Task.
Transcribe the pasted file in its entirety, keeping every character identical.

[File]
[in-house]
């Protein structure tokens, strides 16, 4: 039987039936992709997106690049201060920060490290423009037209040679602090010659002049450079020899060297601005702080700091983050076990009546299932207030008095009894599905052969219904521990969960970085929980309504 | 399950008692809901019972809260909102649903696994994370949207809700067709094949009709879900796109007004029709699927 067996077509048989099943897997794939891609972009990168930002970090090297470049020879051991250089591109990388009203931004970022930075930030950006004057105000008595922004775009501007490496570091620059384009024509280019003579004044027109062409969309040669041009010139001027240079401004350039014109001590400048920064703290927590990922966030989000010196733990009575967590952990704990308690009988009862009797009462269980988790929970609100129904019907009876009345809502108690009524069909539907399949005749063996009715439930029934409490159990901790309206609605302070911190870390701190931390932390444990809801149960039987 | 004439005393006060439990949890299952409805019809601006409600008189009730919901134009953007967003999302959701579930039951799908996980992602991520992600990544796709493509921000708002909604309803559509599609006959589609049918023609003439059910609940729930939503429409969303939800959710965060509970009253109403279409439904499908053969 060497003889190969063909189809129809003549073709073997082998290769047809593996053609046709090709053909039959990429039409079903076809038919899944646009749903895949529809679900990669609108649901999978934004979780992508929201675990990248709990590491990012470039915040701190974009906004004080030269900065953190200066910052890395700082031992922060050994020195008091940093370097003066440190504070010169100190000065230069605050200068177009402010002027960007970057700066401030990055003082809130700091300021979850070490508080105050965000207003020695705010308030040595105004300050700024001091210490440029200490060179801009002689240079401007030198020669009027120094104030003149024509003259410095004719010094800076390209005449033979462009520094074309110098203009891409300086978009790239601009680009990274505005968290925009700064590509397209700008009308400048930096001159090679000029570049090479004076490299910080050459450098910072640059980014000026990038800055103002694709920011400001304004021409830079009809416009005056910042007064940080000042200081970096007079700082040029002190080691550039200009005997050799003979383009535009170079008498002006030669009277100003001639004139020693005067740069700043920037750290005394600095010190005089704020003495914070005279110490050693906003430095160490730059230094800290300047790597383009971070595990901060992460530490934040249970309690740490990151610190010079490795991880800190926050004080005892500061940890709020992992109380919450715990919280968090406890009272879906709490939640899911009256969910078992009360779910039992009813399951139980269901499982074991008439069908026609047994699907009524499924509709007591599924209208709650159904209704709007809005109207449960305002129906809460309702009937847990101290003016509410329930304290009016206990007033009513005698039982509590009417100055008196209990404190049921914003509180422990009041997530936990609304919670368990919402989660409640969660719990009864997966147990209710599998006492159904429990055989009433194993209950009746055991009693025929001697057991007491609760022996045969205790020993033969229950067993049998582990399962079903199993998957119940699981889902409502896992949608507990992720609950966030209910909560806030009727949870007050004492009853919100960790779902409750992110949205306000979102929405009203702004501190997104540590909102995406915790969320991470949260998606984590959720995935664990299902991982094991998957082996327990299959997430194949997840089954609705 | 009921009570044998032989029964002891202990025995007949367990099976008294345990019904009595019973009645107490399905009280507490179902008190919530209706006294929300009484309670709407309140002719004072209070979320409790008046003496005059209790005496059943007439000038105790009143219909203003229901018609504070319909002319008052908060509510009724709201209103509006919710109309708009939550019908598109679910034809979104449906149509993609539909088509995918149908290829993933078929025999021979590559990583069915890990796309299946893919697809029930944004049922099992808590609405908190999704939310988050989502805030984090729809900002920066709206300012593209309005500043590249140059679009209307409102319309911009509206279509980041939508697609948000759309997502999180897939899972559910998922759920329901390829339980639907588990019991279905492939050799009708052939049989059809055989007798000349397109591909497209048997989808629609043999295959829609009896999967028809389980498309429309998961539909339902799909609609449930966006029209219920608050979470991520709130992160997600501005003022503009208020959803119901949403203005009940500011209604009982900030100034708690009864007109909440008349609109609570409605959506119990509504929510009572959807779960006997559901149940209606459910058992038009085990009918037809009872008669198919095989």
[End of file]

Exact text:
[in-house]
């Protein structure tokens, strides 16, 4: 039987039936992709997106690049201060920060490290423009037209040679602090010659002049450079020899060297601005702080700091983050076990009546299932207030008095009894599905052969219904521990969960970085929980309504 | 399950008692809901019972809260909102649903696994994370949207809700067709094949009709879900796109007004029709699927 067996077509048989099943897997794939891609972009990168930002970090090297470049020879051991250089591109990388009203931004970022930075930030950006004057105000008595922004775009501007490496570091620059384009024509280019003579004044027109062409969309040669041009010139001027240079401004350039014109001590400048920064703290927590990922966030989000010196733990009575967590952990704990308690009988009862009797009462269980988790929970609100129904019907009876009345809502108690009524069909539907399949005749063996009715439930029934409490159990901790309206609605302070911190870390701190931390932390444990809801149960039987 | 004439005393006060439990949890299952409805019809601006409600008189009730919901134009953007967003999302959701579930039951799908996980992602991520992600990544796709493509921000708002909604309803559509599609006959589609049918023609003439059910609940729930939503429409969303939800959710965060509970009253109403279409439904499908053969 060497003889190969063909189809129809003549073709073997082998290769047809593996053609046709090709053909039959990429039409079903076809038919899944646009749903895949529809679900990669609108649901999978934004979780992508929201675990990248709990590491990012470039915040701190974009906004004080030269900065953190200066910052890395700082031992922060050994020195008091940093370097003066440190504070010169100190000065230069605050200068177009402010002027960007970057700066401030990055003082809130700091300021979850070490508080105050965000207003020695705010308030040595105004300050700024001091210490440029200490060179801009002689240079401007030198020669009027120094104030003149024509003259410095004719010094800076390209005449033979462009520094074309110098203009891409300086978009790239601009680009990274505005968290925009700064590509397209700008009308400048930096001159090679000029570049090479004076490299910080050459450098910072640059980014000026990038800055103002694709920011400001304004021409830079009809416009005056910042007064940080000042200081970096007079700082040029002190080691550039200009005997050799003979383009535009170079008498002006030669009277100003001639004139020693005067740069700043920037750290005394600095010190005089704020003495914070005279110490050693906003430095160490730059230094800290300047790597383009971070595990901060992460530490934040249970309690740490990151610190010079490795991880800190926050004080005892500061940890709020992992109380919450715990919280968090406890009272879906709490939640899911009256969910078992009360779910039992009813399951139980269901499982074991008439069908026609047994699907009524499924509709007591599924209208709650159904209704709007809005109207449960305002129906809460309702009937847990101290003016509410329930304290009016206990007033009513005698039982509590009417100055008196209990404190049921914003509180422990009041997530936990609304919670368990919402989660409640969660719990009864997966147990209710599998006492159904429990055989009433194993209950009746055991009693025929001697057991007491609760022996045969205790020993033969229950067993049998582990399962079903199993998957119940699981889902409502896992949608507990992720609950966030209910909560806030009727949870007050004492009853919100960790779902409750992110949205306000979102929405009203702004501190997104540590909102995406915790969320991470949260998606984590959720995935664990299902991982094991998957082996327990299959997430194949997840089954609705 | 009921009570044998032989029964002891202990025995007949367990099976008294345990019904009595019973009645107490399905009280507490179902008190919530209706006294929300009484309670709407309140002719004072209070979320409790008046003496005059209790005496059943007439000038105790009143219909203003229901018609504070319909002319008052908060509510009724709201209103509006919710109309708009939550019908598109679910034809979104449906149509993609539909088509995918149908290829993933078929025999021979590559990583069915890990796309299946893919697809029930944004049922099992808590609405908190999704939310988050989502805030984090729809900002920066709206300012593209309005500043590249140059679009209307409102319309911009509206279509980041939508697609948000759309997502999180897939899972559910998922759920329901390829339980639907588990019991279905492939050799009708052939049989059809055989007798000349397109591909497209048997989808629609043999295959829609009896999967028809389980498309429309998961539909339902799909609609449930966006029209219920608050979470991520709130992160997600501005003022503009208020959803119901949403203005009940500011209604009982900030100034708690009864007109909440008349609109609570409605959506119990509504929510009572959807779960006997559901149940209606459910058992038009085990009918037809009872008669198919095989």